As with most travel products, there is no precise price for an Amsterdam-to-Budapest river cruise, even with the same company. The price depends on:
- When you book
- Who you book it through
- Which cabin you choose
- Solo or twin-share
- Whether a “free flight” is included
- Whether a “free upgrade” is included
- Whether “on-board credit” is included
- Month of travel
Here are some prices for 2015, per person, twin-share, from Australia:
- APT – from $6,695 – Fly free and Partner fly free
- Avalon – from $5,555 – 21/12/15 departure
- Evergreen – from $6,525 – Fly free and Partner fly free, save $500 per couple
- Scenic – from $7,195 – Fly free and Partner fly free
- Travelmarvel – from $5,595 – Fly free and Partner fly free
The above prices refer to the cheapest cabins at the bottom of the ship at the cheapest time of the year. Lots of “conditions apply”, e.g. you may get the “free” air fares only if you buy the extensions.
In North America, they don’t get free flights but can be given other incentives, so the price is lower:
- Emerald Waterways – from US$4,025 (special at US$3,525 for a Nov 2015 departure with US$250 “on-board credit”)
When to book
If you are retired and have no commitments, then you may want to wait until the last minute and negotiate a good price, as the cruise company does not want to see an empty cabin. If you must travel at a certain time, then book a little earlier, but keep in mind that the cheap month of April sells out quickly, but carries the risk that some river locks might be under repair and you may have to use buses for some segments. If there is a drought in high summer, the rivers might be too low and you could be taking a few bus trips instead of sailing.
Who you book through
The price will give you a clue. Car clubs may add a premium (or a discount), so compare pricing for many months before you get a feel for what extras you are getting (if any).
If you are on your own, you may want to find a reliable travel partner, otherwise you may find that the single-bed room is at the bottom, or near a less-desirable end of the ship. You will also pay a premium. Then again, if a full-sized cabin is going empty, they might give it to you (but with the single-room supplement.)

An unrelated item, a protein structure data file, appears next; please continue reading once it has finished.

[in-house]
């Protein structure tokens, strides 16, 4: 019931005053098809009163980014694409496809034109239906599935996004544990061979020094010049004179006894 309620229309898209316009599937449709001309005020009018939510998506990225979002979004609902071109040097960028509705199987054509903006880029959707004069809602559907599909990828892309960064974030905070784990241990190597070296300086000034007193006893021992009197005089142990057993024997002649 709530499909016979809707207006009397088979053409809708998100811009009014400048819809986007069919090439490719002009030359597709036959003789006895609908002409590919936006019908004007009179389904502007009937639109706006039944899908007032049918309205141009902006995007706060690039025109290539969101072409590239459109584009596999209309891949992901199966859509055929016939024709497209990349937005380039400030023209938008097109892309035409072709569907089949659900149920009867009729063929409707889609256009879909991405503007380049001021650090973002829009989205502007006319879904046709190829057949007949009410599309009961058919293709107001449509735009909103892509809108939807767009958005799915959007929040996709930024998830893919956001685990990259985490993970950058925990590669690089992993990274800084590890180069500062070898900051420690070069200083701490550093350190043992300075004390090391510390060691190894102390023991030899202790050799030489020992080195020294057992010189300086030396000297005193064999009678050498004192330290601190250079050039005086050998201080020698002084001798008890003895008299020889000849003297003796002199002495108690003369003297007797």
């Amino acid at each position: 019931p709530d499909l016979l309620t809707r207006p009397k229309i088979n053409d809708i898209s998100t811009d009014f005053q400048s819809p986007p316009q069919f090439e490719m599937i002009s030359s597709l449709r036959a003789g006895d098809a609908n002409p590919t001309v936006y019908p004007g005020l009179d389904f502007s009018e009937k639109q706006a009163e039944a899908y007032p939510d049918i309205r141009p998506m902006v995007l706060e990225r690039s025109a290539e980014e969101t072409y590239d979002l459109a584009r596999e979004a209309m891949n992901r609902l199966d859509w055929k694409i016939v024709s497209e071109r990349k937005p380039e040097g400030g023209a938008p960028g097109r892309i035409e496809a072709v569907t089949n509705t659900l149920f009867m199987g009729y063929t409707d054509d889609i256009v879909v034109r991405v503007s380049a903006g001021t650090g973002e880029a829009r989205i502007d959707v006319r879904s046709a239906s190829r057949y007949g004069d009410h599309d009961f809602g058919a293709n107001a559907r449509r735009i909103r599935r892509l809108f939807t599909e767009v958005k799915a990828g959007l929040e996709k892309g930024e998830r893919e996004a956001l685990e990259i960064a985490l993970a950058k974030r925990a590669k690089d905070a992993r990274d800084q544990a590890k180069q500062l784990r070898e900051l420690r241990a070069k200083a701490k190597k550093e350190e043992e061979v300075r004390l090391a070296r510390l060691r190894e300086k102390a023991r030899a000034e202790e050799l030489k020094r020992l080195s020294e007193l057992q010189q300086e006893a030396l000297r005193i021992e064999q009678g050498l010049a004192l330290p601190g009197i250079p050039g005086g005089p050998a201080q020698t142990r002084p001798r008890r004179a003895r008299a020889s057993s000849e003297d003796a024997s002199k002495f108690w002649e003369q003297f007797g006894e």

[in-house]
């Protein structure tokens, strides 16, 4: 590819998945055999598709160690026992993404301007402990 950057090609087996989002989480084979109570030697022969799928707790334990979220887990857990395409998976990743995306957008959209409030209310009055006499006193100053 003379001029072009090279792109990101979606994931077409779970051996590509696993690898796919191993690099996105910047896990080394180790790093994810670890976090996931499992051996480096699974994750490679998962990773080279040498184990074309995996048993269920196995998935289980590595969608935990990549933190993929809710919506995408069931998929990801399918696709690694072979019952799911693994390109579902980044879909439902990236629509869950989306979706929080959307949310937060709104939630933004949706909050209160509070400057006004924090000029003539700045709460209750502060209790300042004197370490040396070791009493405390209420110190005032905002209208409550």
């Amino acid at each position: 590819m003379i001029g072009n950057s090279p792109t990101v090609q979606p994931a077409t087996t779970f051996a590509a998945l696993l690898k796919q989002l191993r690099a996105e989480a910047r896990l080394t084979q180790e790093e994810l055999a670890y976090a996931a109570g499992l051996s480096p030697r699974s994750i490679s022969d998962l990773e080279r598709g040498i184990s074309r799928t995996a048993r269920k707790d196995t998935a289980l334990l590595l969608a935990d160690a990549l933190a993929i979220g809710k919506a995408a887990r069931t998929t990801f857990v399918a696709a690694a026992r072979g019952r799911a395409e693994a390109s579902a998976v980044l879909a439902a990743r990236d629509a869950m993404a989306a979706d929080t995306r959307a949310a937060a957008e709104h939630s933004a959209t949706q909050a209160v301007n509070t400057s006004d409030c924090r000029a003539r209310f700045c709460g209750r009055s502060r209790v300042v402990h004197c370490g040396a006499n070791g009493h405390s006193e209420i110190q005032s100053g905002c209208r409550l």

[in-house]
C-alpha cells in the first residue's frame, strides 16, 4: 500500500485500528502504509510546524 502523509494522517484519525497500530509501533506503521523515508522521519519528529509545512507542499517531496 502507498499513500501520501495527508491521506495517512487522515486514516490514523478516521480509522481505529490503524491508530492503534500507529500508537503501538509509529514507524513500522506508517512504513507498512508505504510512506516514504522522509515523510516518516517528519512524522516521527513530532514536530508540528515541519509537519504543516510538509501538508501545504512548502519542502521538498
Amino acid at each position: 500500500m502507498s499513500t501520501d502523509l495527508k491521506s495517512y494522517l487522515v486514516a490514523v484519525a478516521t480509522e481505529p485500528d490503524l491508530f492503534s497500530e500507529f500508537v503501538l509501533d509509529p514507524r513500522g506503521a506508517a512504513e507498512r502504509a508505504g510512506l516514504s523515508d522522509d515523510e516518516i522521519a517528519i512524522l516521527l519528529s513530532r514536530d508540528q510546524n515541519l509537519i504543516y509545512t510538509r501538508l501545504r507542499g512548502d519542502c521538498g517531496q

The state-issued Seniors Card offers a 5% discount on the land content of tours of 14 days or more. I wasn’t aware of this before the trip, being the holder of an identical Victorian card (honoured in most countries).
CruiseCritic.com often publishes “Price Drops“, which are worth checking out, although they are mostly for ocean cruises. We have seen up to 78% discount there.
Nothing is free
Some people get two free return flights; we were offered only one, but they had a “free” cabin upgrade at that time. The best rooms are often filled with upgraded passengers. On our cruise, a person with a broken arm was given an upgrade. Then, if you check the prices of such cruises in the UK, you will find them a lot cheaper because they don’t need to offer a 23-hour “free” flight from the other end of the world.
We know someone who was given “free” flights only if they took a cabin at the bottom of the ship. On our cruise, others were given on-board credit, which could be applied to the optional tours or laundry, but we were not.
The advertised price in the ad tends to be the cheapest cabin, usually in the bottom of the ship and at the cheapest time of the year. You usually get a port hole or sliding window at best, depending on the ship and the room might still be called a “Stateroom”. For a balcony, you go one or two levels higher, with pricing to match.
For more help on choosing a cabin, go here.
Time of travel
You will probably get a cheaper deal if you are not fussy about departure dates and the class of cabin. April is a cheaper month, but sometimes the river authorities are doing maintenance on the locks, so you may find yourself doing part of the cruise by bus!
November departures can be the cheapest, but Europe is getting chilly at that time. Some cruise lines also offer a Christmas sailing, as some of the ports are very pretty with all the Christmas decorations and special shops. However, expect the cobblestones to be very slippery.
We booked 18 months before our cruise at a so-called “2014 at 2013 prices” rate. This happens every year, so you see “2015 at 2014 prices” marketing at the moment. There was a “free upgrade” deal at the time, so we paid for a Category P room and got what was then the biggest room – a Category S, Horizon Deck Grand Balcony Suite.
We also paid for a Paris Escape extension before the cruise, optional excursions to Rothenburg, Salzburg – Mozart’s Sound of Music, and a Viennese Evening Concert. Only one of us got a free flight, so there was a Singapore Airlines cost of $1,295 + taxes of $978. All up, the Paris + river cruise came to $22,501 for both of us. The Singapore and UK travel was obviously extra, not being with the cruise company.
We took about $1,500 cash in Euro and Forints. In hindsight, we could have skipped getting Forints for Hungary, as Euros are accepted by the usual outlets frequented by tourists. We did not go to Cesky Krumlov in the Czech Republic, where the Koruna is used, but again, the Euro is accepted.
- All tipping and gratuities are included, but not if you book in North America.
- Free airport transfers are included. We arrived in Paris by train after a week’s trip to the UK, so no free transfer for us at the beginning.
- Unlimited wine, beer and soft drinks are included only with dinner while cruising. Up-market brands have unlimited alcohol all day.
- 41 meals are included (14 breakfasts, 13 lunches, 12 dinners, 2 special dinners.